Schreiber says the problem is often due to private auto insurance companies expecting the responsible driver’s insurance, the city of San Diego, to pay claims directly instead of the company paying it and waiting to get reimbursed from the city. 

“It starts with the fact that the driver’s insurance company is not obligated, even though they may be fully insured and even though they may have underinsured or uninsured motorist coverage, because the city does have insurance,” said Schreiber. “It's just an incredibly and exceedingly slow pay.”

“For anyone to ever actually hold the city responsible for anything, it often requires full-blown litigation. And this can even be in the context of a property damage claim. That had this individual been hit by a private person with private insurance could have been resolved in a matter of weeks,” said Schreiber.

Added Schreiber, “Unfortunately at the city level, it's just business as usual. And so it's not uncommon for them to just delay and deny claims without really appreciating the impact that this has on people's lives.”

That can be seen in the case of Ladrita Hunter. Hunter’s 17-year-old son took her car and during his drive, he was struck by a police officer on Logan Avenue in Logan Heights. The impact totaled Hunter’s car and left her and her family without a car for months as she tried to navigate the often confusing city bureaucracy,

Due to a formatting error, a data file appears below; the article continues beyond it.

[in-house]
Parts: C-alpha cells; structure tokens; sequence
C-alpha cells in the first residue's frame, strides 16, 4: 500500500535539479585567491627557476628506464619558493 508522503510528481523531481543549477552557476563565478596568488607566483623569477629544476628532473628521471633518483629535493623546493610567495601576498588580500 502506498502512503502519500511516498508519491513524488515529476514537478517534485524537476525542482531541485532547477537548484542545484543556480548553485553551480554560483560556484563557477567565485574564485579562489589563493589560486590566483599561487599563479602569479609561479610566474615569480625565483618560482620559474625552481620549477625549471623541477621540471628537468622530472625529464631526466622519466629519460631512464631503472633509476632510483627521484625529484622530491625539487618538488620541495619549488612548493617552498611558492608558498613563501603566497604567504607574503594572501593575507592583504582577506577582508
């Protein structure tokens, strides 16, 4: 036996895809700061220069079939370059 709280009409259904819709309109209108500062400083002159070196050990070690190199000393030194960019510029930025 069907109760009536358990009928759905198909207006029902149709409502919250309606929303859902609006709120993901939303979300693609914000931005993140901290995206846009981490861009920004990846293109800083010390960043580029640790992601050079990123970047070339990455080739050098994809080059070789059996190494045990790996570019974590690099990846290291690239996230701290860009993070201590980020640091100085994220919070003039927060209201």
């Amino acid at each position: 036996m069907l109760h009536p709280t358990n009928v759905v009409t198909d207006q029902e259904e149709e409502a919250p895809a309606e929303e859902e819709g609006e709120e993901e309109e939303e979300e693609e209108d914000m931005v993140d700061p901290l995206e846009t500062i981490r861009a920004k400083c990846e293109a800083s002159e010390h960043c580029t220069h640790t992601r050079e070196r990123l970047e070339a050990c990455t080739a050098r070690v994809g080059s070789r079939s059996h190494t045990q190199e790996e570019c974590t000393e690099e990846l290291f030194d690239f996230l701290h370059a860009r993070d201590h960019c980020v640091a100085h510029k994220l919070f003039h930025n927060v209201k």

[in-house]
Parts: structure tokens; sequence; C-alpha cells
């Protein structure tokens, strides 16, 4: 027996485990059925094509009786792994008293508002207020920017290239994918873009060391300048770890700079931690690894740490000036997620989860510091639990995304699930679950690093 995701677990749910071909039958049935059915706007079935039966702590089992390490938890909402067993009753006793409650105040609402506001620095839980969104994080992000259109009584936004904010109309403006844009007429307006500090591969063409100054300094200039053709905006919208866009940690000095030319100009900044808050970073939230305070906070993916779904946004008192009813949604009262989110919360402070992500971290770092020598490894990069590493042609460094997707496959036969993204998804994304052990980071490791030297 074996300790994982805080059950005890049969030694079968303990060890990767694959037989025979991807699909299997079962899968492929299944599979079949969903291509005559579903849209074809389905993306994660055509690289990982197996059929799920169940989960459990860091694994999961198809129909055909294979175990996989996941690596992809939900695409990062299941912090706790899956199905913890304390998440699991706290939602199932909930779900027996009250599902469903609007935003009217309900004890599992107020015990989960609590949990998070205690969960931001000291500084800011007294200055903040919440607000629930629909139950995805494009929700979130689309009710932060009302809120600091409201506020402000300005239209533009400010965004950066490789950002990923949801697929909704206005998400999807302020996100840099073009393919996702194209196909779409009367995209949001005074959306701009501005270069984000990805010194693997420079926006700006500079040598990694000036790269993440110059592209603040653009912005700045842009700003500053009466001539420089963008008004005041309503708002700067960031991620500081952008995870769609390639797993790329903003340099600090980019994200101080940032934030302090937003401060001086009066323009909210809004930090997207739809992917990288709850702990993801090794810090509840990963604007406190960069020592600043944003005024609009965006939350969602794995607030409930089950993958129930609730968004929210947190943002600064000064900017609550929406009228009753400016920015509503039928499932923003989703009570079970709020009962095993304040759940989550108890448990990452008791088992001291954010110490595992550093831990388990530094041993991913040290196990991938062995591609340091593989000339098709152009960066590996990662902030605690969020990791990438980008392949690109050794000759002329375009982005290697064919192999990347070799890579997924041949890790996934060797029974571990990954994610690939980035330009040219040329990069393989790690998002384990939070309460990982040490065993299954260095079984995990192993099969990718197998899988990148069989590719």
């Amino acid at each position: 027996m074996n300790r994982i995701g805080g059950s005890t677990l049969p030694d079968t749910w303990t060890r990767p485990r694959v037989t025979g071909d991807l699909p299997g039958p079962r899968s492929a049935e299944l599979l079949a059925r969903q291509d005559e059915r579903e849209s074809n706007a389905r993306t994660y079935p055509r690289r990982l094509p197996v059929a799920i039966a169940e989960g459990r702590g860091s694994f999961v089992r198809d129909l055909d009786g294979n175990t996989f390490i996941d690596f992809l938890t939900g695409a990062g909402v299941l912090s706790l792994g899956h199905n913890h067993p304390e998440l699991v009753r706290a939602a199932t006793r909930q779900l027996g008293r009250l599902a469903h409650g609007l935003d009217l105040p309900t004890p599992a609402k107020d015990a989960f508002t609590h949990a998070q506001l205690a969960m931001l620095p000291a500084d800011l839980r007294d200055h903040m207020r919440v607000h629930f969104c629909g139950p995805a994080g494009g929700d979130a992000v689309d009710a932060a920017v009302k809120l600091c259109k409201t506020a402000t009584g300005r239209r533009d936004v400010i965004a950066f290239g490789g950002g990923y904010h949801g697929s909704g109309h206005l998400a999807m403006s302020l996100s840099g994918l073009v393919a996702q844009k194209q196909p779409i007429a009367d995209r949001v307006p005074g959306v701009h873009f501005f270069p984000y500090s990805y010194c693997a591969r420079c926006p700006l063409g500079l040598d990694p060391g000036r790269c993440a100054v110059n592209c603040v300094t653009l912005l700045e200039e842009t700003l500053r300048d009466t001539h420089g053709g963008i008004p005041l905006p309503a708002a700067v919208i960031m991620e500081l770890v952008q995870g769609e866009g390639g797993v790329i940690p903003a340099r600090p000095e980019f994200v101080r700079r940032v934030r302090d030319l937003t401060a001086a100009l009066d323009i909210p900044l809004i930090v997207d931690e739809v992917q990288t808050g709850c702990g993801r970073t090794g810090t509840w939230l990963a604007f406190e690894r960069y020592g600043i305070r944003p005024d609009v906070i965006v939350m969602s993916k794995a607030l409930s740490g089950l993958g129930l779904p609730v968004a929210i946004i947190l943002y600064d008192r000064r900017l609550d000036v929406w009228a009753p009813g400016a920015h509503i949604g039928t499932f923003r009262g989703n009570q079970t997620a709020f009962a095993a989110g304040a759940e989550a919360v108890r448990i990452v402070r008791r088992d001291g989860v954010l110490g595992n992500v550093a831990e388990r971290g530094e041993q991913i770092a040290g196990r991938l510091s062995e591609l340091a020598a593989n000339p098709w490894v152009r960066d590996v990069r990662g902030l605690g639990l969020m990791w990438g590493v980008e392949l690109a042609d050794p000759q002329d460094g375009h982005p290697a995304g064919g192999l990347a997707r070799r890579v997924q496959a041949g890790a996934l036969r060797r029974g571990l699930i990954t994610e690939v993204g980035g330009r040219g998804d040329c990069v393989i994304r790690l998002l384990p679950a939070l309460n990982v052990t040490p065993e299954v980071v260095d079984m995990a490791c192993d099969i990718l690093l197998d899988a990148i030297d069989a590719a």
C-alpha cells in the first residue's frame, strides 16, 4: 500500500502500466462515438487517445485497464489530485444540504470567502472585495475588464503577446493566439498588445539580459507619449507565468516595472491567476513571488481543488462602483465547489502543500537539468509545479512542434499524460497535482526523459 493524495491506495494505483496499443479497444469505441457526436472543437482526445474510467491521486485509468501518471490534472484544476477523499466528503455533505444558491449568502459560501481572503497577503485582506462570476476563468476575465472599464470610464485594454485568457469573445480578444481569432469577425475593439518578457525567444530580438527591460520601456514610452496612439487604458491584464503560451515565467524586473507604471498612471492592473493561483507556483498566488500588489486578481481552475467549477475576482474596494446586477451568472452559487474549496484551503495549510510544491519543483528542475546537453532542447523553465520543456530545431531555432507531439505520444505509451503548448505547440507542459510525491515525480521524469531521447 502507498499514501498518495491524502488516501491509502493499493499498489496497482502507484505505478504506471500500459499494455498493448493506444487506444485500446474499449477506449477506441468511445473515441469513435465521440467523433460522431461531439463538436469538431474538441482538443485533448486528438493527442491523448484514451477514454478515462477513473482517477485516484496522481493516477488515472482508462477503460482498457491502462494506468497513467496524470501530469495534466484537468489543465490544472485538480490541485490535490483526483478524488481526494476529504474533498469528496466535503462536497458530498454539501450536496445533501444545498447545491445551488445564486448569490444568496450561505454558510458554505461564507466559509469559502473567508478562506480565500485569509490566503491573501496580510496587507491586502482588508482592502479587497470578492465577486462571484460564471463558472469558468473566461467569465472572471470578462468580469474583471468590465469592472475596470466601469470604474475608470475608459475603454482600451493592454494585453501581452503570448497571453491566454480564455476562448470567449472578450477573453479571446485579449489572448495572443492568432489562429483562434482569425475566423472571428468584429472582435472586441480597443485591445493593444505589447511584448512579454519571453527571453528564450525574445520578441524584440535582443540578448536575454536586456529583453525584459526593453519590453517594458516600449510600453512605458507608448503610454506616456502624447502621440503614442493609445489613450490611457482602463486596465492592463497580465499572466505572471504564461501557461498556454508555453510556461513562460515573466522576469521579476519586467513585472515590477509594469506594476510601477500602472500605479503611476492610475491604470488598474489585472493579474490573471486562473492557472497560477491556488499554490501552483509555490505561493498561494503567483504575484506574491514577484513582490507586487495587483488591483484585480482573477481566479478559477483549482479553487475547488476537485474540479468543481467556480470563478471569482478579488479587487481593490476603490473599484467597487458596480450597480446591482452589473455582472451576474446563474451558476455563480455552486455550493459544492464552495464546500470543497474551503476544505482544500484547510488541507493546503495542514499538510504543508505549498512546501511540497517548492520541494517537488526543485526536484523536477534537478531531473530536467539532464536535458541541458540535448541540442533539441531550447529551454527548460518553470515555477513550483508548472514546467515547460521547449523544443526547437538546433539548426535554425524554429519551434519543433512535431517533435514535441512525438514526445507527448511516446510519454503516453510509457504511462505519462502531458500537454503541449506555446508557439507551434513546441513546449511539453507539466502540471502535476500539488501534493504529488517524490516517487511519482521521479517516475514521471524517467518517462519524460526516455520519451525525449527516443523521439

Hunter said her insurance company told her that because her son was not at fault that she would have to get the city to pay her for her totaled vehicle.

“As soon as I said the collision involved a San Diego Police officer, my insurance company told me that I needed to get in touch with their insurer,” Hunter told NBC 7. “I was like, ok, I don't know exactly how to do that”

Hunter says she reached out to the police department but never received a response. 

“No one ever reached out to offer help. Instead, I was left without a car.”

After more than two months, Hunter received a check for $20,000 to pay for her vehicle. 

A spokesperson for the city of San Diego told NBC 7 that the city’s Risk Management Department acts as the city’s de-facto insurance company. Risk Adjusters in the department are tasked with investigating the vehicle accident claims submitted to the city. 

“Risk Management is successful in resolving a majority of claims where liability on behalf of the City is established and where the City is provided evidence to substantiate the damages sustained by the claimant,” read the statement from the city.

“The City Attorney’s Office and Risk Management have a duty to ensure that any settlement or judgment is based on a review of the facts and the evidence. Because plaintiffs and their attorneys frequently seek far more money than is justified by evidence, we must perform our due diligence to protect taxpayers.”

But for those such as Marlow Berg and Ladrita Hunter, the process only adds more stress to the typically stressful experience of getting into a vehicle accident.

“I have disfigurement. The foot will never be the same. I have loss of mobility and I also then have a loss of some joy of life,” says 81-year-old Berg. “I am an avid traveler, or I was. I loved to go to different parts of the world but that’s not going to happen again. It has dramatically affected my life and I am sure that is the same with a lot of other people.”